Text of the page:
“You can charge that!?!”
On the NY art market, or as NB pointed out, art mark-up. It could not be more different from the non-profit, alternative art world in the Bay Area that I am most familiar with.
Art auctions = deals and flat-out steals.
At a recent auction I attended, the starting prices were predictably much higher than those typically found in auctions for SF non-profits. At the same time, I thought that people made out like bandits. While there is a bigger pool of collectors here, there are also lots more galleries competing for their attentions. Even big names, great works, steep discounts and the NY collector base can not guarantee sales.
Some gallerists have always been gallerists.
Gallery lineages are alive. They aren’t lost artifacts from the Leo Castelli-era. Assistants who have worked for big-time galleries still open their own shops. The Bay Area seems like it might have a small demographic like that (akin to the tiny percentage of high-society old money in San Francisco), but my sense was that gallery owners often had alternative income streams, or previous non-art careers.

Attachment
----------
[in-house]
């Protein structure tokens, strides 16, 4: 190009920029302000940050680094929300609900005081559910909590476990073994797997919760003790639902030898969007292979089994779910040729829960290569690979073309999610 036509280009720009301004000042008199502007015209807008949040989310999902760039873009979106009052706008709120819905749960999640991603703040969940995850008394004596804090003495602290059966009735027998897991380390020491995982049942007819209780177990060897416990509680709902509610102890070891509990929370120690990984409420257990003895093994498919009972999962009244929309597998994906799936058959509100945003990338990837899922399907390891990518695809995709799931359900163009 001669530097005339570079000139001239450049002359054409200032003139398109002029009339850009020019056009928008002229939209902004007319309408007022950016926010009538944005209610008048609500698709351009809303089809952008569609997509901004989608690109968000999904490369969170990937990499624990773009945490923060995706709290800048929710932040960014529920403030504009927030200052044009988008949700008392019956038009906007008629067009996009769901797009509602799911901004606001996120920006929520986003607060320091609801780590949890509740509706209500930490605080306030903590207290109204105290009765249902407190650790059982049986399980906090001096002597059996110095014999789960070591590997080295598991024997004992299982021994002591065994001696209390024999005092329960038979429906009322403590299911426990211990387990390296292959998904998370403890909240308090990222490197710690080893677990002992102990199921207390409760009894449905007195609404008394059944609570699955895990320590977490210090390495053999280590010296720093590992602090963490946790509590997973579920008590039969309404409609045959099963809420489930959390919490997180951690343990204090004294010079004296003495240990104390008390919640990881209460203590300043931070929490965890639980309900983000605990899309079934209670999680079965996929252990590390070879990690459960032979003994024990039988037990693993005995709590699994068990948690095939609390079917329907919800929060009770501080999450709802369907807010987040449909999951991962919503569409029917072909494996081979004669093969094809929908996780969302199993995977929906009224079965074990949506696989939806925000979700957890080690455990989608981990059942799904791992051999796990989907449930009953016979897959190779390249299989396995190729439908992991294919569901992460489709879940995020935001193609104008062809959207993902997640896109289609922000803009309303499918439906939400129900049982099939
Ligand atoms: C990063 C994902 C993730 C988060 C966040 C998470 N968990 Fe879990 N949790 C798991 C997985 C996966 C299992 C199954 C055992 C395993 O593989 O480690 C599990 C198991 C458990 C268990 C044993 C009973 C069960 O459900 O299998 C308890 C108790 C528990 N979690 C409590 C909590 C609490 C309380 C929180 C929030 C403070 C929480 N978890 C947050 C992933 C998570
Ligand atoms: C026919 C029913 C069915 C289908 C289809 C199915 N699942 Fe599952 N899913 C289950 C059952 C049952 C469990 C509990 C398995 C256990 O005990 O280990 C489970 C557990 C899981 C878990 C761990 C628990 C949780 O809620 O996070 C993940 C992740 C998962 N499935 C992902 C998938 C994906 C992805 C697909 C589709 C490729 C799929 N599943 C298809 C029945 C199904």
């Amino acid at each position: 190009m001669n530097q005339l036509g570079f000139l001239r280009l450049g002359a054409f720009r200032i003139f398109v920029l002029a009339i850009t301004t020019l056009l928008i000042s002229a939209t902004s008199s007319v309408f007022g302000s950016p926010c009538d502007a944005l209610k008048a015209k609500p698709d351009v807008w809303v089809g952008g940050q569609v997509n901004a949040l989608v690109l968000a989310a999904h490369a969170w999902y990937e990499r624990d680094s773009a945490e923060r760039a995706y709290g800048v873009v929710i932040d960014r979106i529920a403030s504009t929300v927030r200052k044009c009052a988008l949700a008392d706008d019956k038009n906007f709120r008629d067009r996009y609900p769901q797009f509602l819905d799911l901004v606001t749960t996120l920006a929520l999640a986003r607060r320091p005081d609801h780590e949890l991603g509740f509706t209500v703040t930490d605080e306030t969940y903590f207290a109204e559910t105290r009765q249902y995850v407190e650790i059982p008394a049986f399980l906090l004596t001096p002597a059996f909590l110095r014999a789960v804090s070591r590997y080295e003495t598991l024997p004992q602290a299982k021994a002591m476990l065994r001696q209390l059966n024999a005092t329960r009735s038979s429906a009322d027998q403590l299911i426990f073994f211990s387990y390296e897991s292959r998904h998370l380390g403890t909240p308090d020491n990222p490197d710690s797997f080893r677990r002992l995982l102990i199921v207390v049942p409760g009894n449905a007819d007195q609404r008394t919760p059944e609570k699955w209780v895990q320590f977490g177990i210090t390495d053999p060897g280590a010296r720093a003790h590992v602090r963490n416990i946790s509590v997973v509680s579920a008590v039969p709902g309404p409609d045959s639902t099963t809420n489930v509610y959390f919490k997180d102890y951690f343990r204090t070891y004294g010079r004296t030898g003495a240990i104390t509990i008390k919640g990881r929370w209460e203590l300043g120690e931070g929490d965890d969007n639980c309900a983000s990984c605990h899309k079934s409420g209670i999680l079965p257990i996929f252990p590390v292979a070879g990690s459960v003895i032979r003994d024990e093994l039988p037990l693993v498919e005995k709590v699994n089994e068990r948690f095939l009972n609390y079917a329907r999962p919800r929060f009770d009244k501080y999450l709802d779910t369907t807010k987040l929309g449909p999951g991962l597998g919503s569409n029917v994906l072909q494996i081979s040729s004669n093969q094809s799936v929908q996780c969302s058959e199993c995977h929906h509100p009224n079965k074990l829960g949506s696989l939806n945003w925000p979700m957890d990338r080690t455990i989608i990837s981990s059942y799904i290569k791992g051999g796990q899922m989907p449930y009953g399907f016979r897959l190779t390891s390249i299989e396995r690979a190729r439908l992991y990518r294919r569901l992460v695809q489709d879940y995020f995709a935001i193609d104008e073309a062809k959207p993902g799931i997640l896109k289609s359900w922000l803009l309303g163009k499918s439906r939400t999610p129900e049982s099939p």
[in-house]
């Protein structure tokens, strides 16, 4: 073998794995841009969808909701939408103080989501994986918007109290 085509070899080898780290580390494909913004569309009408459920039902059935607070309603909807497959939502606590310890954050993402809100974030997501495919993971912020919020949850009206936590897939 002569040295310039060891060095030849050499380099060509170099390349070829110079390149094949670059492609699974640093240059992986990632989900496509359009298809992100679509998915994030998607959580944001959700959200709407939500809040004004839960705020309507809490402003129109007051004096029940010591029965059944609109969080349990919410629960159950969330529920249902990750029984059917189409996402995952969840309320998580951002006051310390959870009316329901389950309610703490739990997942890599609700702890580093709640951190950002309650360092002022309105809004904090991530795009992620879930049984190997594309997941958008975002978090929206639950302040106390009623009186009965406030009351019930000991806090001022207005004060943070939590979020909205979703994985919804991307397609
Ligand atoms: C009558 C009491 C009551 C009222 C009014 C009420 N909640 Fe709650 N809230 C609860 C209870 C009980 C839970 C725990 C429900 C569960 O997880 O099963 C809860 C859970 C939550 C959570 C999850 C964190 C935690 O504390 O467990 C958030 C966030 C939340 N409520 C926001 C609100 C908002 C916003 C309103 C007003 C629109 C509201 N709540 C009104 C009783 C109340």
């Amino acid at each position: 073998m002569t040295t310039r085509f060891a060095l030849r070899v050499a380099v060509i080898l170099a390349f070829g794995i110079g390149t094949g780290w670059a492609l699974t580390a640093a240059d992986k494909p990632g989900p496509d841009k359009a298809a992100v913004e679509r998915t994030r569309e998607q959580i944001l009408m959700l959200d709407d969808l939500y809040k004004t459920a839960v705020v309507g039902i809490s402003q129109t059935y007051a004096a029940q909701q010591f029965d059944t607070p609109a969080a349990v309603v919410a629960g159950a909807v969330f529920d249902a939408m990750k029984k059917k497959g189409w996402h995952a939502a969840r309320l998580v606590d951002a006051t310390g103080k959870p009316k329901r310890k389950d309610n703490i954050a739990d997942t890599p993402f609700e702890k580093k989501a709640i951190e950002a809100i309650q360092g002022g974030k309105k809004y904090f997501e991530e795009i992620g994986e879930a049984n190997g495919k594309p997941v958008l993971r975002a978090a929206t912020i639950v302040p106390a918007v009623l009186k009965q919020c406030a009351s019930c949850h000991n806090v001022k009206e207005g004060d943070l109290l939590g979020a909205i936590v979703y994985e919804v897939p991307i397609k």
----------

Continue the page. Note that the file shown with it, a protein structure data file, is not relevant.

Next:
Curators can be art-slaves too.
I’m pleasantly surprised to share that, in my short time here in NY, I’ve worked with a few curators are super down-to-earth and don’t think twice to do install or preparator work. This is reassuring because it speaks to teamwork and efficacy over rigid hierarchy. Proof once again that modest expectations can yield pleasant surprises.
5. Curatorial Master’s programs are OK.
There are a few CCA Curatorial Practice alumni out here, and they all seem to be engaged in interesting, rewarding work. Note the word work, connoting being paid actual money. I’ve heard people question curatorial master’s programs, but NY shows at institutions need curators, and that the curators from CCA have interesting perspectives and they know how to work.